2006 Victorys Ride & Factory_2

摩托车介绍 - 十一月 5, 2005 - 来源:单点日志 - No Comments -

The addition of the 100/6 engine to the ’06 Kingpin and Vegas families makes a good drivetrain even better. The Kingpin Deluxe pictured here comes equipped with a windshield, saddlebags and backrest.

Here’s something the crew in Wyoming cooked up, demonstrating their fertile minds. This ultra-custom features a double-A-arm front end, a chopped rear end, and dual nitrous tanks.

Duke leaving Polaris’ Wyoming, Minnesota, facility on the fat-tired Hammer, resplendent in its attractive “Nuclear Sunset” color option.
MCUSA had been invited to Minnesota to sample the 2006 Victory lineup on the bikes’ home turf. Let me tell ya, riding in Minnesota is nothing like my SoCal home. Even though there wasn’t more than a mile or two between houses during the majority of our ride, I’m sure you would pass more nearby dwellings in just five minutes on SoCal’s 405 freeway than I did all day on our Victory ride. It was a rather bucolic setting for such thunderous bikes.
The greenery surrounding Polaris’ Medina facility had become pockmarked with twinges of amber and red in the leaves, and the morning air was crisp as I chose my first mount for the day. I gravitated toward a Kingpin Deluxe, not only for the protection offered by its windscreen (the standard Kingpin is naked) but also because it was the one existing Victory model I’d not yet ridden.
For 2006, all Victorys except the Touring Cruisers receive the refined and powerful 100/6 Freedom engine that debuted in the Hammer. With its 100 cubic inches of thrust and six-speed transmission, the 100/6, says Smith, “revamps our core product of the Vegas and Kingpin.”
Indeed, the Kingpin immediately feels more muscular than the 92 cubic-inch Vegas we’d ridden before – credit the bump in displacement from 1507cc to 1634cc. The air- and oil-cooled motor is quieter than before thanks to a new chain-driven oil pump and a quieter helical-cut (instead of straight-cut) primary drive gears. Although the motor is less noisy than previous, the Kingpin I was on exhibited a ticking sound similar to a maladjusted valve. Throttle response was excellent, though I have to wonder why in this day and age a fuel-injected bike needs an enrichener lever for cold starts like the Victorys.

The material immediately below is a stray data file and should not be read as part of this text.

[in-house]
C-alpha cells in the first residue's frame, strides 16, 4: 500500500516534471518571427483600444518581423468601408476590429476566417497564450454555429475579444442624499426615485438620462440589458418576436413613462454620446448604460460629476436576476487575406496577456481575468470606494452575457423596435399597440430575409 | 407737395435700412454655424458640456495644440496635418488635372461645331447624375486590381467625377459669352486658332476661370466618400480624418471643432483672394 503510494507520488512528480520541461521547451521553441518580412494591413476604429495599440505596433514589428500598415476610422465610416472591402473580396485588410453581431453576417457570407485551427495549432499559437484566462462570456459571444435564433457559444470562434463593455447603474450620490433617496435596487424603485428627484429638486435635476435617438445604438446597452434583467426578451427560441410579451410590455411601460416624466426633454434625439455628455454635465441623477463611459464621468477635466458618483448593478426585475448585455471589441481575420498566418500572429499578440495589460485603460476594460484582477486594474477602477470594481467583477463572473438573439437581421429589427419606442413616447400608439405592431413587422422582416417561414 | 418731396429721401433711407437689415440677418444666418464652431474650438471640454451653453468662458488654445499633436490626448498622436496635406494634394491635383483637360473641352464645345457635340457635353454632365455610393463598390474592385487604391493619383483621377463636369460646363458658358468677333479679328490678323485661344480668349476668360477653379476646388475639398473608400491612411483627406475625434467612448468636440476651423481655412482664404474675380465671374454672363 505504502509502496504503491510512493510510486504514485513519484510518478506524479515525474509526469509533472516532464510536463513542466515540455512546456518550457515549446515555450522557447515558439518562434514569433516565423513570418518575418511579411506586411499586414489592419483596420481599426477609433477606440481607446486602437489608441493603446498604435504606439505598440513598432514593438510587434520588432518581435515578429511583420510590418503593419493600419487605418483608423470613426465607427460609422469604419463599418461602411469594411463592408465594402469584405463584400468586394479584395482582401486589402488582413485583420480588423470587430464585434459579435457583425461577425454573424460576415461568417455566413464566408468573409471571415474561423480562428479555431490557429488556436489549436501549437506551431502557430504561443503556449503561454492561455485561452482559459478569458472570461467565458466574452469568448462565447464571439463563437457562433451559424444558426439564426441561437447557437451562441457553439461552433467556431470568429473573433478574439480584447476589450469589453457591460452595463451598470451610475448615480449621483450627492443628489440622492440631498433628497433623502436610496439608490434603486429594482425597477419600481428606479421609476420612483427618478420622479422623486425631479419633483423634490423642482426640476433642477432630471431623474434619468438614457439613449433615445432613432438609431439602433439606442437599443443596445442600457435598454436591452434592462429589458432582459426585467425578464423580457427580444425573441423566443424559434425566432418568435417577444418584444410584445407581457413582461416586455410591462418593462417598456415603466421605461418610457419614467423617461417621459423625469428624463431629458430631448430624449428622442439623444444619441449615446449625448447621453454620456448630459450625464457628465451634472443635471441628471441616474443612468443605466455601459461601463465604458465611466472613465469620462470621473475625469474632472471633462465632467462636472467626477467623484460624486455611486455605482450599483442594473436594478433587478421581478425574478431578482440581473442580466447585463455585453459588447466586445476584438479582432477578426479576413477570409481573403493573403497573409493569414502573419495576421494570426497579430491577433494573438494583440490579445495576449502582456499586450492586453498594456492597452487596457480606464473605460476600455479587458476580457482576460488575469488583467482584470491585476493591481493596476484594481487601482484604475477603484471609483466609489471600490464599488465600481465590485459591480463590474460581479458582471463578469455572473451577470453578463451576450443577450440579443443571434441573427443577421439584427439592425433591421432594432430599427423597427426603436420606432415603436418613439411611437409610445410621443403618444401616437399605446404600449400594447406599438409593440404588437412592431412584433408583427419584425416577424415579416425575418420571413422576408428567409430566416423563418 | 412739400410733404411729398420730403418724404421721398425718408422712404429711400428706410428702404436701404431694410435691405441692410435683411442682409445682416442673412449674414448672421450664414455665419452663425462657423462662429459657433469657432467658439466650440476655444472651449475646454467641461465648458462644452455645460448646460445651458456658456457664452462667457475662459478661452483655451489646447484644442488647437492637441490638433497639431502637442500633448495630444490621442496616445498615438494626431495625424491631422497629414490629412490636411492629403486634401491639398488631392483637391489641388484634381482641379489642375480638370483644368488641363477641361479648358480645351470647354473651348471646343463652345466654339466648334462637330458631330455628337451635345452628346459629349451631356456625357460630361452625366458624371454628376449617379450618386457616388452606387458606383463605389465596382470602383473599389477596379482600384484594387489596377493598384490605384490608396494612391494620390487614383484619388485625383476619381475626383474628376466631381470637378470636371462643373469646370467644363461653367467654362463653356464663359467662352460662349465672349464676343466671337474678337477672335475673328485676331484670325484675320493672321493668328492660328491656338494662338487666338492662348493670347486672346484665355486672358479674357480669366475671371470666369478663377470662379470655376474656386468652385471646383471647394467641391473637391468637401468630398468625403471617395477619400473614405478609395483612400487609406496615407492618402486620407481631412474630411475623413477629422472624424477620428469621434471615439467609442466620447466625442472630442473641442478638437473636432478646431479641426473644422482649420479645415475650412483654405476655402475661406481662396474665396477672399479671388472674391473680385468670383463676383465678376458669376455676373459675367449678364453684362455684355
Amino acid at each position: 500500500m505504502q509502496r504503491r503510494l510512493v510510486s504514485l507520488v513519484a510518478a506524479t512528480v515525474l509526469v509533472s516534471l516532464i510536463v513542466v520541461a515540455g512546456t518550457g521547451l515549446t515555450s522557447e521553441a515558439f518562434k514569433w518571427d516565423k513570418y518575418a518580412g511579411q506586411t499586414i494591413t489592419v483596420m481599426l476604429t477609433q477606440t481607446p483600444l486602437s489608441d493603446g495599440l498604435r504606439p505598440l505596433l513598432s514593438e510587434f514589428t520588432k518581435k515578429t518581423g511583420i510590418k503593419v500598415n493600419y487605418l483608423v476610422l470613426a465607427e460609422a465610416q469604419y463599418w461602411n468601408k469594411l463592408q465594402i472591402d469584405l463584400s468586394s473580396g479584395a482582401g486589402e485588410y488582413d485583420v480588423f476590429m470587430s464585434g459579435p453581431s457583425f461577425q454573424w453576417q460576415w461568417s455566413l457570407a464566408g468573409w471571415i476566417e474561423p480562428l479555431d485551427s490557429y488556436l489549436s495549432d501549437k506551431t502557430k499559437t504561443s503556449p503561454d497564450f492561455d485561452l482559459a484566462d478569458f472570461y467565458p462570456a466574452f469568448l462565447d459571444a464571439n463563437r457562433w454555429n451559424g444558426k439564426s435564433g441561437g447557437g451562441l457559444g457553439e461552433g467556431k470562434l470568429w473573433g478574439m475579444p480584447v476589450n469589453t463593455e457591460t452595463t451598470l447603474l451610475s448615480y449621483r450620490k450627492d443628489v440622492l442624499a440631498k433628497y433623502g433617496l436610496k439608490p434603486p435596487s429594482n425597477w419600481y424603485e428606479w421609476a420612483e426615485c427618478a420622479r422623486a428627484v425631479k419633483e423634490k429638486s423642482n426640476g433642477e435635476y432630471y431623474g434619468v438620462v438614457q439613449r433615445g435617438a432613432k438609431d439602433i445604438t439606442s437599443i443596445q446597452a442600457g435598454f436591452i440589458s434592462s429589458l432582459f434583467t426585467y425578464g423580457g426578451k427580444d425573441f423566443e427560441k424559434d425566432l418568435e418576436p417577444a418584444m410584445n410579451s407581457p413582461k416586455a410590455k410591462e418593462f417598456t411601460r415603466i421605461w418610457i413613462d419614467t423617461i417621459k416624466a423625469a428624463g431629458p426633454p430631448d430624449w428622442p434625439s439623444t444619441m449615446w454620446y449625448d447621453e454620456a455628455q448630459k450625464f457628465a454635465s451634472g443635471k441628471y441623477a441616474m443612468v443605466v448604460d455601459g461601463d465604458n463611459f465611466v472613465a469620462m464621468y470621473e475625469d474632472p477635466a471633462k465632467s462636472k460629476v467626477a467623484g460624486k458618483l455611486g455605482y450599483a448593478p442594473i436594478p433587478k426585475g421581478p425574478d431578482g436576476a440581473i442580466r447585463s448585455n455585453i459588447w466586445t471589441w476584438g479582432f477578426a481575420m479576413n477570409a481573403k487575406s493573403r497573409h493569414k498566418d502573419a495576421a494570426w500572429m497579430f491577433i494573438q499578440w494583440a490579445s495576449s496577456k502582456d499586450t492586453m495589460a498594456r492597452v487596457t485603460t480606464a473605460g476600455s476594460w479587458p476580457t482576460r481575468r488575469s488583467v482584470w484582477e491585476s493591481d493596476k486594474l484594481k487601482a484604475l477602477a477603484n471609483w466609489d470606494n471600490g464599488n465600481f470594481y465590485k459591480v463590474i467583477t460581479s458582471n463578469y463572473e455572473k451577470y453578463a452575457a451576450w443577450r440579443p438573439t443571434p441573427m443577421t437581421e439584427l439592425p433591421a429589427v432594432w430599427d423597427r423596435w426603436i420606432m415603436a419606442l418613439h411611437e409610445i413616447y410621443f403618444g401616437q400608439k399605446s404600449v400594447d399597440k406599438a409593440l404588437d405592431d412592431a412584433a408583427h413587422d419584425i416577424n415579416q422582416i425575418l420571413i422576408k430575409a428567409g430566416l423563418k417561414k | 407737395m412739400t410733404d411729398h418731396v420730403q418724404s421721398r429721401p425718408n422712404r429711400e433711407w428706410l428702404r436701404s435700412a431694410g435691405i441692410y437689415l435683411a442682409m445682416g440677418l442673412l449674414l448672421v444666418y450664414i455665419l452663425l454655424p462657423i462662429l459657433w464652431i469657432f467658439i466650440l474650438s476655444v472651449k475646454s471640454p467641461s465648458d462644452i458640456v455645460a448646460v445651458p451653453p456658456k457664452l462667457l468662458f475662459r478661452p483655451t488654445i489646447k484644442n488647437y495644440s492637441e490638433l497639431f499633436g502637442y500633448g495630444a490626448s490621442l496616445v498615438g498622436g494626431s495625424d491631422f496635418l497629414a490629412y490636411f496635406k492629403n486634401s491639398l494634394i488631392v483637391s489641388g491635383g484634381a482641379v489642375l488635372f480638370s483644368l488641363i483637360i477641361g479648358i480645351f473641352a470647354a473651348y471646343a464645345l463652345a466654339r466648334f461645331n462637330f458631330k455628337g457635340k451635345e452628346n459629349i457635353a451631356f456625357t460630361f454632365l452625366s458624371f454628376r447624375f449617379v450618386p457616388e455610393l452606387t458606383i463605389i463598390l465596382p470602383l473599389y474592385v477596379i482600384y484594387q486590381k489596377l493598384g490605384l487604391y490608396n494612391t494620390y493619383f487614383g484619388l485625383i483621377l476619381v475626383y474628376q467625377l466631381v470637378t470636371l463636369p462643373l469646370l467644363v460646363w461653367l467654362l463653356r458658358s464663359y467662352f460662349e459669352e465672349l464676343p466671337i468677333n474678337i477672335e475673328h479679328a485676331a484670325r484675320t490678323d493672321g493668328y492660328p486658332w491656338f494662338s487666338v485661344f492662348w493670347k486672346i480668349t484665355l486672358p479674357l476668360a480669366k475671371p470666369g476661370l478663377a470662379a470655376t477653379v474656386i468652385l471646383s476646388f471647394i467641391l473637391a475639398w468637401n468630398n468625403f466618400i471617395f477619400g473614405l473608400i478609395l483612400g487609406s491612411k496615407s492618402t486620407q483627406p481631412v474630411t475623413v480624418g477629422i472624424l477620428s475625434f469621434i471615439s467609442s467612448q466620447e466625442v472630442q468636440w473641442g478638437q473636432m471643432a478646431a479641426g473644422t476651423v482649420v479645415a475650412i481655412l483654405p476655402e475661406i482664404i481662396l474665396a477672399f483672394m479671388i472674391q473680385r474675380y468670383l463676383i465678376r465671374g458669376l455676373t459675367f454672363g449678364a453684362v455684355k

In motion, the Kingpin is a peach. Its steering/chassis geometry is the most neutral in Victory’s lineup, aided by “normal” sized tires, a 180/55-18 out back and the Hammer’s front. The Kingpin also ate up bumps much better than I anticipated, as its 43mm inverted cartridge fork and relatively generous 3.9 inches of travel from the single shock out back kept wheel movement under control.
(After the official press ride, I took a Kingpin Deluxe up to Canada to run it through its paces. My full impressions will be shared in an upcoming bike test.)
Our first stop along the ride was at Polaris’ high-tech New Product Development Center in Wyoming, MN. Costing about $35 million, the new tech center is the single largest investment in company history. Inside you’ll find the latest equipment and technologies being employed to build, test and develop new products, including a dyno cell in which temperatures can be varied from 20-120 degrees F and simulate up to a 90-mph windspeed, computers running finite-element analysis and computational flow analysis, and a chassis post dyno that can simulate 200,000 miles of use in just 19 days of 24/7 abuse.
Suitably impressed and with a belly full of lunch, I select a Hammer for my next riding stint. The idea here was to reacquaint myself with a familiar bike before hopping on the new Jackpot. We like the Hammer for its bad-ass demeanor, in no small part contributed by that nearly 10-inch-wide Dunlop out back.
However, it must be said that tires that wide invariably have some inherent dynamic shortcomings. They are affected greatly by road camber, so riding on uneven pavement is always an adventure, and they (and their wide wheels) are as heavy as several bowling balls, resulting in compromised rear suspension action.
Switching from the Kingpin to the big-bottomed Hammer, I immediately noticed the harsher rear suspension – it’s fine over smaller bumps, but the shock gets overwhelmed by bigger ones. Steering response is much more leisurely than the Kingpin because of that fat rear tire, and the Kingpin also feels livelier under acceleration. Its bars and pegs are a bit of a stretch for smaller riders like me, but overall it’s a bitchin’ machine.
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